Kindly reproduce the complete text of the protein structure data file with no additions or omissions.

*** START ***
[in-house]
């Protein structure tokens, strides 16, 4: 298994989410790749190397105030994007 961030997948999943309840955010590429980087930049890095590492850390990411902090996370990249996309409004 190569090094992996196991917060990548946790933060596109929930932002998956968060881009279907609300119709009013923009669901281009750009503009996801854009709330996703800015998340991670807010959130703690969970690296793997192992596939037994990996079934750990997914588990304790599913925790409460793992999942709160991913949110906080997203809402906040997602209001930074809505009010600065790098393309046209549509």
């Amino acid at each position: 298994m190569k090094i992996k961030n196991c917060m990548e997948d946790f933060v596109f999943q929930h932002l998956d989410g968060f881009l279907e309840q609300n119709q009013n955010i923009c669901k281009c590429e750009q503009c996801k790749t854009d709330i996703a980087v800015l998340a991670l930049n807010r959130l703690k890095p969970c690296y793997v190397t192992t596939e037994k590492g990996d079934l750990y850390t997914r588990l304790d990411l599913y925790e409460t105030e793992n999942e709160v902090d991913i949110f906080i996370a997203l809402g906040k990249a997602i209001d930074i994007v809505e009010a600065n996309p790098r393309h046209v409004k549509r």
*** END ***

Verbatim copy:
[in-house]
């Protein structure tokens, strides 16, 4: 298994989410790749190397105030994007 961030997948999943309840955010590429980087930049890095590492850390990411902090996370990249996309409004 190569090094992996196991917060990548946790933060596109929930932002998956968060881009279907609300119709009013923009669901281009750009503009996801854009709330996703800015998340991670807010959130703690969970690296793997192992596939037994990996079934750990997914588990304790599913925790409460793992999942709160991913949110906080997203809402906040997602209001930074809505009010600065790098393309046209549509």
């Amino acid at each position: 298994m190569k090094i992996k961030n196991c917060m990548e997948d946790f933060v596109f999943q929930h932002l998956d989410g968060f881009l279907e309840q609300n119709q009013n955010i923009c669901k281009c590429e750009q503009c996801k790749t854009d709330i996703a980087v800015l998340a991670l930049n807010r959130l703690k890095p969970c690296y793997v190397t192992t596939e037994k590492g990996d079934l750990y850390t997914r588990l304790d990411l599913y925790e409460t105030e793992n999942e709160v902090d991913i949110f906080i996370a997203l809402g906040k990249a997602i209001d930074i994007v809505e009010a600065n996309p790098r393309h046209v409004k549509r």